The Ultimate Guide to NW Michigan
WHERE DID THE PETOSKEY STONE COME FROM?

The Petoskey Stone is actually a fossilized coral (Hexagonaria pericarnata) from a coral reef that existed in the northern Lower Peninsula during the Devonian era, 350 million years ago. The Petoskey Stone was adopted as the state stone by Public Act 89 of 1965.

The soft living tissue of the corallite was called polyp. At the center of the polyp was the food intake opening or mouth. This dark spot, or the eye of the corallite, has been filled with silt or mud that petrified after falling into the openings. Surrounding the opening were tentacles that were used for gathering food and drawing the food into the mouth. This living corallite thrived on plankton which lived in the warm sea.

Calcite, silica and other minerals have replaced the original elements in each cell. Each chamber or corallite at one time was a living marine animal that grew in colonies. The Petoskey stone is also known as a colony coral.

WHERE IS THE PETOSKEY STONE FOUND?

The Petoskey stone can be found in Michigan from the shores of Traverse City, north to the Charlevoix and Petoskey area, and across the state to Alpena.

Early spring is a good time to look for the stone after the ice has melted along the shore. Each year as the ice of Lake Michigan breaks up and the wind shifts the ice back and forth, it pushes a new crop of fossils to shore. During the summer months the best time to look for the stone is after a wind storm or during a mist rain when the stones will show the fossil pattern more clearly.

HOW DID THE PETOSKEY STONE GET ITS NAME?

The city of Petoskey was named after an Native American Ottawa Indian Chief, Chief Pet-O-Sega (Pet-O-Sega" means the "Rays of the Rising Sun). The eye of the stone is seen as the sun, and the lines or tentacles are seen as the rays radiating from the sun.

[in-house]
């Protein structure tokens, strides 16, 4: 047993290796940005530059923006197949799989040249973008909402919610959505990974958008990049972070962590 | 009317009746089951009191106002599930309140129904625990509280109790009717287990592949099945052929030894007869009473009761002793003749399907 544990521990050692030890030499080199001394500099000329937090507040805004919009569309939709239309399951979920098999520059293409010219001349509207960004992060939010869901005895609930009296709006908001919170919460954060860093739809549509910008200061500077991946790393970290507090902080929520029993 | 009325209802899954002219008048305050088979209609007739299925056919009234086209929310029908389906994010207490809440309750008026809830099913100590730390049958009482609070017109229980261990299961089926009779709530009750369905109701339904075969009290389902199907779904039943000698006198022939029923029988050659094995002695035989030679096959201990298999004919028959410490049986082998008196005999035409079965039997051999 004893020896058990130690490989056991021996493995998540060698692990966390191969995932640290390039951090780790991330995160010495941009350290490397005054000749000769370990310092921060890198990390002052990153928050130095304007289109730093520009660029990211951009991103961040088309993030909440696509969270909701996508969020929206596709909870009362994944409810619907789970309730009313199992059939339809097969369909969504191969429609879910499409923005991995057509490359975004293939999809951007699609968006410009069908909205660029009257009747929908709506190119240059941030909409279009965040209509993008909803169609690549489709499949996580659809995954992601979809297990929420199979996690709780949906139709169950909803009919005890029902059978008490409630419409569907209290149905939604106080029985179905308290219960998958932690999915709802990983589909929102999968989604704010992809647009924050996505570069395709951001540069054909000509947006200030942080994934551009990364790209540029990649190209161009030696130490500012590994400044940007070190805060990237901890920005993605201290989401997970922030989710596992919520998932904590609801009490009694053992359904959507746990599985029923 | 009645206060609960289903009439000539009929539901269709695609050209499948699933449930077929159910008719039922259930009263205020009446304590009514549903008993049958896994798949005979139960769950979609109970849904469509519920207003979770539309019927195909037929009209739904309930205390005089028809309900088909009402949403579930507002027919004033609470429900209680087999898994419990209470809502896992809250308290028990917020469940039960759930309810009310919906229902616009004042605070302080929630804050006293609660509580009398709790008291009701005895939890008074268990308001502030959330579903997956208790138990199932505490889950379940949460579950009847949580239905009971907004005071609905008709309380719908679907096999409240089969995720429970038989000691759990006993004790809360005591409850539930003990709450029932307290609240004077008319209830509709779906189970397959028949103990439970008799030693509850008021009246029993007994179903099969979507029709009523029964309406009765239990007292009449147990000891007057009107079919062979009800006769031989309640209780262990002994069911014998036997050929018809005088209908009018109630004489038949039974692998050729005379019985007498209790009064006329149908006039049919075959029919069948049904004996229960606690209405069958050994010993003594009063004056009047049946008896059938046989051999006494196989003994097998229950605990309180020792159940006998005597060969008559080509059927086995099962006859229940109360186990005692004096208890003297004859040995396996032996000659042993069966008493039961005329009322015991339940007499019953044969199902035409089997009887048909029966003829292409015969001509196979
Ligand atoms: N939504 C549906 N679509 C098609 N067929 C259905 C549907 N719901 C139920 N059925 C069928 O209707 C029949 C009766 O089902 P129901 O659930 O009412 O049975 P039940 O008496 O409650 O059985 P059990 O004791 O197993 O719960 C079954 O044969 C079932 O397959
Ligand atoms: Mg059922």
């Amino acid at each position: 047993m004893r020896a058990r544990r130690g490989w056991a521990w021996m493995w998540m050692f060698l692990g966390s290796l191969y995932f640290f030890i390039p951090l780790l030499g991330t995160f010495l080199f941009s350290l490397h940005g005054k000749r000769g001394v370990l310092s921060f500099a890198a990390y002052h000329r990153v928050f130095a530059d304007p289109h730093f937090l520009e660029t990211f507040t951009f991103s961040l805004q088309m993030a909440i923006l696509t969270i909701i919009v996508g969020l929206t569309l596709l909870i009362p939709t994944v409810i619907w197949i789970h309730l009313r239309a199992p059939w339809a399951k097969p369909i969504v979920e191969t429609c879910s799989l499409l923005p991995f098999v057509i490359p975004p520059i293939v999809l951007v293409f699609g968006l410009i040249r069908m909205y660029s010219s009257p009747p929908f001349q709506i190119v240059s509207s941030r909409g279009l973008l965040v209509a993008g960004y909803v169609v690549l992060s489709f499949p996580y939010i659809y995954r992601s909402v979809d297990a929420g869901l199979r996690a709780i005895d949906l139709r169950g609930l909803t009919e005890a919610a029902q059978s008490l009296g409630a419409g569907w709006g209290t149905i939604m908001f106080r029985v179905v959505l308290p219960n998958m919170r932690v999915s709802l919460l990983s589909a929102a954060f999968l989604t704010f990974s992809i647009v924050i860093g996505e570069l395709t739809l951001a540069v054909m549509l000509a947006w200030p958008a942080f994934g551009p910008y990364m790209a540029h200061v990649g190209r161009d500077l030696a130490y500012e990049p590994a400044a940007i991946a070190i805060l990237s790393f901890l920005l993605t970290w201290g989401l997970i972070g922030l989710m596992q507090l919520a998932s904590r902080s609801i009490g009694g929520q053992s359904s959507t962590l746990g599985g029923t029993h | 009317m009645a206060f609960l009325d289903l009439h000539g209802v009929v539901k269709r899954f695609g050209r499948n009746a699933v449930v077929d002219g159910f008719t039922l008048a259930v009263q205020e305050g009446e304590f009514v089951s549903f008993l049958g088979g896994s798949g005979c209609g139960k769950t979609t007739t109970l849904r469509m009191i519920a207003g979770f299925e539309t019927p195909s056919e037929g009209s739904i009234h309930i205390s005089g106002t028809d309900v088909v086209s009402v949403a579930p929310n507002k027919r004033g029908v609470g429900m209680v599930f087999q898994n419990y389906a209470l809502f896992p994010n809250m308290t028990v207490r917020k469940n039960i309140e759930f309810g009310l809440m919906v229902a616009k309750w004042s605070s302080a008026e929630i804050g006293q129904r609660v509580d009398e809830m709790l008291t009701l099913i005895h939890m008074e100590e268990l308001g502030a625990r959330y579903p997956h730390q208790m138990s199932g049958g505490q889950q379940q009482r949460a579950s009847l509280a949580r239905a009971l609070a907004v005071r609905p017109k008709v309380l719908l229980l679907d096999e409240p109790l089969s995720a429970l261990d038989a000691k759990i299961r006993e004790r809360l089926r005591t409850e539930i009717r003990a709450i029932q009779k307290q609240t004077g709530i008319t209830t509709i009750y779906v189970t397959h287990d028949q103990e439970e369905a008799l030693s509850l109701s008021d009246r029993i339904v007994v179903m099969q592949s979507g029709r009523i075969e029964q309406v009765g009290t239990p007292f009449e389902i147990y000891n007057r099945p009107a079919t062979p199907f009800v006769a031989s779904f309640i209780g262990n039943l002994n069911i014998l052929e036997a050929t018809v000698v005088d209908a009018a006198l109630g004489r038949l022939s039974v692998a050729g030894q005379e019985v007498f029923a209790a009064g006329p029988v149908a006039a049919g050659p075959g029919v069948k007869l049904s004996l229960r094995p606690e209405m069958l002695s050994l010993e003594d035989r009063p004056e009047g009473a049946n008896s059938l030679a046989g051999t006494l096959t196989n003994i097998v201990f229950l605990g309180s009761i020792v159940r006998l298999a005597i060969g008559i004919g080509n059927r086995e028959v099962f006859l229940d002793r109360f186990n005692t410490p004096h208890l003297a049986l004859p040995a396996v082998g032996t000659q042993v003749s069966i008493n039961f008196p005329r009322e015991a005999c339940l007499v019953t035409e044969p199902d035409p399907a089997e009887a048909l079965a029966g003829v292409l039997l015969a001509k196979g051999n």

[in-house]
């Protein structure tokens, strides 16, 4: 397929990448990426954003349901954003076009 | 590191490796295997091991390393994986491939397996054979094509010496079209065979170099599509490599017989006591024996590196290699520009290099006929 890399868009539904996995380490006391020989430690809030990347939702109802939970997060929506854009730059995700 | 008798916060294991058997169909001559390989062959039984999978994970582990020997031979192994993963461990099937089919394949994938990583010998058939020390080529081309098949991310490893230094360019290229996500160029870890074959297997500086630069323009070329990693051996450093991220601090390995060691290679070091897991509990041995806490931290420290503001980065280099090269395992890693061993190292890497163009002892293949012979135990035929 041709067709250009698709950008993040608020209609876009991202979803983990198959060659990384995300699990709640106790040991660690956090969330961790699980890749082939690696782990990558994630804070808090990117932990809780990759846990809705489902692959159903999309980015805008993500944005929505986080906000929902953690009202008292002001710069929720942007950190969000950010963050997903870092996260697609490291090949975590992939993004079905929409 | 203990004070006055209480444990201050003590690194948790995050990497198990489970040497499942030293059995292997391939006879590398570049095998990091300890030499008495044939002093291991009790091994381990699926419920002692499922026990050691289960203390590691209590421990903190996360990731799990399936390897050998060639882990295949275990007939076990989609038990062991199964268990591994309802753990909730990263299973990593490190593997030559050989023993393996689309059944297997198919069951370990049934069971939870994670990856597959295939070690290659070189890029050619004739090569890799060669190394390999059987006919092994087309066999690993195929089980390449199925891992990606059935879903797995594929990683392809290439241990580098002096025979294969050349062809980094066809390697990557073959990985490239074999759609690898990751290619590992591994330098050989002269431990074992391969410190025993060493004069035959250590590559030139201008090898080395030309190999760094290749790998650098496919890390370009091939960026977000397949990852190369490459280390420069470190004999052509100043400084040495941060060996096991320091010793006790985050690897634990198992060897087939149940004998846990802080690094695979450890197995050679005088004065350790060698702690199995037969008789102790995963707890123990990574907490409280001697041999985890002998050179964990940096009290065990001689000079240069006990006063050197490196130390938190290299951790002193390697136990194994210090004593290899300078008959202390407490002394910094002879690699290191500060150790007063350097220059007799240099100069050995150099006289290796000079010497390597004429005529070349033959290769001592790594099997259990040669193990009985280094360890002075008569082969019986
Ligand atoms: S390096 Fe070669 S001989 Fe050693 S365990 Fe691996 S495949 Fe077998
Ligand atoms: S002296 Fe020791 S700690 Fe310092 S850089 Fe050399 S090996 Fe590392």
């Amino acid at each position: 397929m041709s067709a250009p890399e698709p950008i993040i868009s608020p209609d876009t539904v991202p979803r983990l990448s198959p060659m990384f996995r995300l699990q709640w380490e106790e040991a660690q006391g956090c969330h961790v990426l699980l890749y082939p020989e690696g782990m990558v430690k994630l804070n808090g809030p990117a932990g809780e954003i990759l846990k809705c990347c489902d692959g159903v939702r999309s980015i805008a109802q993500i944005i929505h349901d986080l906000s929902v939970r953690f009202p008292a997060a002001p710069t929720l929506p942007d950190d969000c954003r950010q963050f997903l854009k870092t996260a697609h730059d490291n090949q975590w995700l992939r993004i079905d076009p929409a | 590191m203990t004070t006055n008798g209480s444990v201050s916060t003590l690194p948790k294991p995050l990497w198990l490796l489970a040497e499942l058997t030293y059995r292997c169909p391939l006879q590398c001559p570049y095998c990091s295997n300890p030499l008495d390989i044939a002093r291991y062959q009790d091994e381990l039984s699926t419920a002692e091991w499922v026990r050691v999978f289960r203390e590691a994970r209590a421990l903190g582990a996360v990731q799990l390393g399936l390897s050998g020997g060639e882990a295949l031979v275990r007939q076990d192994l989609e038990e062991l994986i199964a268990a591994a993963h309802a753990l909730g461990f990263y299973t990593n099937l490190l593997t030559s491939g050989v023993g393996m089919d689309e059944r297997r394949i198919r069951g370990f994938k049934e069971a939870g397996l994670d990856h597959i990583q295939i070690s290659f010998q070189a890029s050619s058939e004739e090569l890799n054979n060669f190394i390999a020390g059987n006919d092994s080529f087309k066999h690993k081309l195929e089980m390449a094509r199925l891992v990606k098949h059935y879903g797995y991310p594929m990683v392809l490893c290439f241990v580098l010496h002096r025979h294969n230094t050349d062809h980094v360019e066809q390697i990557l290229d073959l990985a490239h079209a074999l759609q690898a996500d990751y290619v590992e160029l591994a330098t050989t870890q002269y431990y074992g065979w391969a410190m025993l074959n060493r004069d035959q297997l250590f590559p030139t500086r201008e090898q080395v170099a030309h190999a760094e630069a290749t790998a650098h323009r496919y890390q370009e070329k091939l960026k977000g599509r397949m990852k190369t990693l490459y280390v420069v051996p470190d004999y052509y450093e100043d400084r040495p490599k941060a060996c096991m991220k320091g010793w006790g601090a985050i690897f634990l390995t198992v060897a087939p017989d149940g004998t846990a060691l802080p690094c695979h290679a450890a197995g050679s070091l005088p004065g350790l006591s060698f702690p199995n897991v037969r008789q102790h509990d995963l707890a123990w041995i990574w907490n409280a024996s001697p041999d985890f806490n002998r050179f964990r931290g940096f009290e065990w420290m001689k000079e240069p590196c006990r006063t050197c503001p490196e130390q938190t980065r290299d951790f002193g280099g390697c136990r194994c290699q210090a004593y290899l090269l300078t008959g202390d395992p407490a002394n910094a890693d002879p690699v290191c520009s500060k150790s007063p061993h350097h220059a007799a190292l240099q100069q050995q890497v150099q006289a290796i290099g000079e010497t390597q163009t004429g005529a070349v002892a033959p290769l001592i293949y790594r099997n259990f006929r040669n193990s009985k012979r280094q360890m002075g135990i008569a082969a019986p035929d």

The stone was named Petoskey because of the abundance of them found along the shores of the Little Traverse Bay. In 1965 the State of Michigan adopted the Petoskey stone as Michigan's state stone.

HOW DO I IDENTIFY A PETOSKEY STONE?


Keeping in mind the scientific name, Hexagonaria, helps when looking for the stone. Its six sided pattern will allow you to identify it from other fossils. The pattern of the Petoskey stone fossil can be as little as 1/6 of an inch or larger. There are different grades of the stone from a porous soft stone to a very unique harder one. The stone can be found in many different variations from a whole Petoskey specimen to only a portion of the stone being "Petoskey". Being a fossil it is naturally soft and can have many imperfections such as cracks and other mineral deposits mixed in.

Petoskey stones found on the beach can be smooth, and the fossil can be very distinct. This is not only because of the wave action of the water, but because the stones have been tumbled and rolled against other stones and smoothed by the sand. The pitted, rougher stones are usually found on shore or inland.

HOW DO I POLISH MY PETOSKEY STONE?
Polishing the Petoskey Stone at home is easily accomplished by using sand paper and steel wool. Begin with a relatively coarse grade of sand paper, graduating to finer grades. Smooth out sanding marks with very fine steel wool, and finish with leather or cloth soaked in oil. Do not use a rock tumbler, as the Petoskey stone is too soft and will be damaged.